All but one of the cases discussed above involved invalidation of a state law or policy. One can concede that some of the statutes the Court struck down might have been inadvisable or even wrong while still recognizing that replacing them with a national standard was not the only remedy. Indeed, a federal system would have allowed those troubled by the laws to seek state-level reform or even to vote against the laws with their feet. After the decisions, however, states are no longer free to enact laws on abortion, contraception, and increasingly marriage, except within bounds set by the national level.

It is not just that the Court has concentrated power at the national level by treating broader swaths of family law as subject to national constitutional constraints. In doing so, it has necessarily made them subject to the jurisdiction of the federal courts, which have successfully established themselves as the final arbiters of constitutional meaning. It’s easy to see this if we simply restate the bottom line of one of the cases, Zablocki v. Redhail: the state of Wisconsin may not require a man who is not supporting his children to seek court permission to marry because eight justices on the Supreme Court interpreted the U.S. Constitution as requiring this result. This is particularly striking where, as in Eisenstadt or Carey or Turner or others, the Court’s conclusion was dependent on the justices’ determination that the state government’s justifications for its laws were not reasonable or adequate or even that the unstated motivations behind the laws were inappropriate.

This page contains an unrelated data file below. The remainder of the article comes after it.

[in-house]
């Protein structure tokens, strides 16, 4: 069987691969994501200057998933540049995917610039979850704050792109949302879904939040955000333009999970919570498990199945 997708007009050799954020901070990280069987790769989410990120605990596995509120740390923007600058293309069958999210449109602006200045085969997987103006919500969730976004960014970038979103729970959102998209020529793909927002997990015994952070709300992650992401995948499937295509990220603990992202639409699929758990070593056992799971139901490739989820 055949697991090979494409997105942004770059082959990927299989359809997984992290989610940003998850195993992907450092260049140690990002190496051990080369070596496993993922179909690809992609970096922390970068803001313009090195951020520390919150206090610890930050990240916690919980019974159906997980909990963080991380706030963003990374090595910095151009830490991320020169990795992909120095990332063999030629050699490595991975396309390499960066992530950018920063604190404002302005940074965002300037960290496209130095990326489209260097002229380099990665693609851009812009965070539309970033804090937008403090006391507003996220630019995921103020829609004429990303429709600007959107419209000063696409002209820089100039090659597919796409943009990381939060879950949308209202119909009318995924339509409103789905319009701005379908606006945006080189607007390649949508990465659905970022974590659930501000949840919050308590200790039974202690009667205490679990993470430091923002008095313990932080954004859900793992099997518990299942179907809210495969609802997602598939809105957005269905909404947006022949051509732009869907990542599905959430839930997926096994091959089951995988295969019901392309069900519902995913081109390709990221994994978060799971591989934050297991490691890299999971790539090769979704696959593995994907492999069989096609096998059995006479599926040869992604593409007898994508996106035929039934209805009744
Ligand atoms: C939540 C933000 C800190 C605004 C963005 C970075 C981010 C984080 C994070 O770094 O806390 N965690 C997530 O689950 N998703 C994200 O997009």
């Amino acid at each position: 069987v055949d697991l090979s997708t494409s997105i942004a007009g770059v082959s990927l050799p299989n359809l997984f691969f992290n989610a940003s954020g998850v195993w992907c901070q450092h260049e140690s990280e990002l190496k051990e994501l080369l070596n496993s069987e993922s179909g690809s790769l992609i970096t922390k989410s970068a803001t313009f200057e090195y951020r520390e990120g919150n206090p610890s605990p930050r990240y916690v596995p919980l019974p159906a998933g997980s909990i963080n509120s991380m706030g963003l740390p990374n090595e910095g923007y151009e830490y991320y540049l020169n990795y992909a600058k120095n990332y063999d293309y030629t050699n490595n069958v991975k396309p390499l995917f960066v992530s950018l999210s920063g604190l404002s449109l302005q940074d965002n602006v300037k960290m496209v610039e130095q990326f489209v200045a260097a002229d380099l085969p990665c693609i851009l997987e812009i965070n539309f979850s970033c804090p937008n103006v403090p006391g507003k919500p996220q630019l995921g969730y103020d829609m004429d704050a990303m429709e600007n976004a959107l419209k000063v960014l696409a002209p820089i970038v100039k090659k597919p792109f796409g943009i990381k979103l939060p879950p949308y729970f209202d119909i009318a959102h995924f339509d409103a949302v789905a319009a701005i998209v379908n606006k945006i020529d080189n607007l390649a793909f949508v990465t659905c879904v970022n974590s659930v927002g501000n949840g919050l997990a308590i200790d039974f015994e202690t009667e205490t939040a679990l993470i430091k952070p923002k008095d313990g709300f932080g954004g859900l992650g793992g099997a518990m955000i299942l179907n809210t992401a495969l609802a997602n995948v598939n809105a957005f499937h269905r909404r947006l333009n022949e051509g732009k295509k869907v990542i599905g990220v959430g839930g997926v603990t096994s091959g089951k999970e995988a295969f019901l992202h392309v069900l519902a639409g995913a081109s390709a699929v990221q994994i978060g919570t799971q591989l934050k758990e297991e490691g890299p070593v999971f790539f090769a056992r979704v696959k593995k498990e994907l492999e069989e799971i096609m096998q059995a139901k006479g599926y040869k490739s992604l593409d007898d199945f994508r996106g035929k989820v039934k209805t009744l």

Not only have the sexual revolution cases concentrated Court authority, but the reasoning and justifications offered by the Court in support of its conclusions ensure that it will be able to exercise essentially unlimited discretion in future issues that come before it. Professor Robert Nagel recently noted: “As a distinctive sense of law recedes, judicial supremacy emerges.”[4] When the Court gives itself a charge to ensure that laws enhance personhood or eliminate stigma or assist individuals in a process of self-creation, it is hard to imagine any constraints on such power.